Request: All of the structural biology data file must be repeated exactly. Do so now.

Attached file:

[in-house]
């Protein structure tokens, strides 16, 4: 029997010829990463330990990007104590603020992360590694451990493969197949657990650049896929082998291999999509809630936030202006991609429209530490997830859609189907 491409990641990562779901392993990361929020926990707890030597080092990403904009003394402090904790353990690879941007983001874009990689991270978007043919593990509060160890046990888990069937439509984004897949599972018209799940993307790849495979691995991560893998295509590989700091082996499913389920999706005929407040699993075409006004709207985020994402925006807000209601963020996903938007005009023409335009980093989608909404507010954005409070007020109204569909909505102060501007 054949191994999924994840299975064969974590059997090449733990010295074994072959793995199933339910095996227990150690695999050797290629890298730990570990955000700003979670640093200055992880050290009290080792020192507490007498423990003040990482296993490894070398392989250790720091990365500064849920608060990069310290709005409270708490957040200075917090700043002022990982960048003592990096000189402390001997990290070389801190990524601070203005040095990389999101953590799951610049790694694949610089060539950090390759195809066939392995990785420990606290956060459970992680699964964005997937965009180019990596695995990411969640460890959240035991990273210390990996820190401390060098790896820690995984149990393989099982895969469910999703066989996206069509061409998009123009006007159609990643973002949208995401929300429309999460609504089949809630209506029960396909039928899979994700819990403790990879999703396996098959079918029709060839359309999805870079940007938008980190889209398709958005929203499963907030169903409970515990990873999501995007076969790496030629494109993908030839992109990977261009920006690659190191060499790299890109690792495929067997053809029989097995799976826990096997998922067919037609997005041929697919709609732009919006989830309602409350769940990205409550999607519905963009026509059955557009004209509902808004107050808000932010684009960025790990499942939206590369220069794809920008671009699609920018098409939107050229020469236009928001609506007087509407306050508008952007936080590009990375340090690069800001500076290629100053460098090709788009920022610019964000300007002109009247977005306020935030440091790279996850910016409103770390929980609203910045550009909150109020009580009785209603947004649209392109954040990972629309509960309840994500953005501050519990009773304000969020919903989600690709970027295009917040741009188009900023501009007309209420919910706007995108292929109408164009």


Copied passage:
[in-house]
């Protein structure tokens, strides 16, 4: 029997010829990463330990990007104590603020992360590694451990493969197949657990650049896929082998291999999509809630936030202006991609429209530490997830859609189907 491409990641990562779901392993990361929020926990707890030597080092990403904009003394402090904790353990690879941007983001874009990689991270978007043919593990509060160890046990888990069937439509984004897949599972018209799940993307790849495979691995991560893998295509590989700091082996499913389920999706005929407040699993075409006004709207985020994402925006807000209601963020996903938007005009023409335009980093989608909404507010954005409070007020109204569909909505102060501007 054949191994999924994840299975064969974590059997090449733990010295074994072959793995199933339910095996227990150690695999050797290629890298730990570990955000700003979670640093200055992880050290009290080792020192507490007498423990003040990482296993490894070398392989250790720091990365500064849920608060990069310290709005409270708490957040200075917090700043002022990982960048003592990096000189402390001997990290070389801190990524601070203005040095990389999101953590799951610049790694694949610089060539950090390759195809066939392995990785420990606290956060459970992680699964964005997937965009180019990596695995990411969640460890959240035991990273210390990996820190401390060098790896820690995984149990393989099982895969469910999703066989996206069509061409998009123009006007159609990643973002949208995401929300429309999460609504089949809630209506029960396909039928899979994700819990403790990879999703396996098959079918029709060839359309999805870079940007938008980190889209398709958005929203499963907030169903409970515990990873999501995007076969790496030629494109993908030839992109990977261009920006690659190191060499790299890109690792495929067997053809029989097995799976826990096997998922067919037609997005041929697919709609732009919006989830309602409350769940990205409550999607519905963009026509059955557009004209509902808004107050808000932010684009960025790990499942939206590369220069794809920008671009699609920018098409939107050229020469236009928001609506007087509407306050508008952007936080590009990375340090690069800001500076290629100053460098090709788009920022610019964000300007002109009247977005306020935030440091790279996850910016409103770390929980609203910045550009909150109020009580009785209603947004649209392109954040990972629309509960309840994500953005501050519990009773304000969020919903989600690709970027295009917040741009188009900023501009007309209420919910706007995108292929109408164009």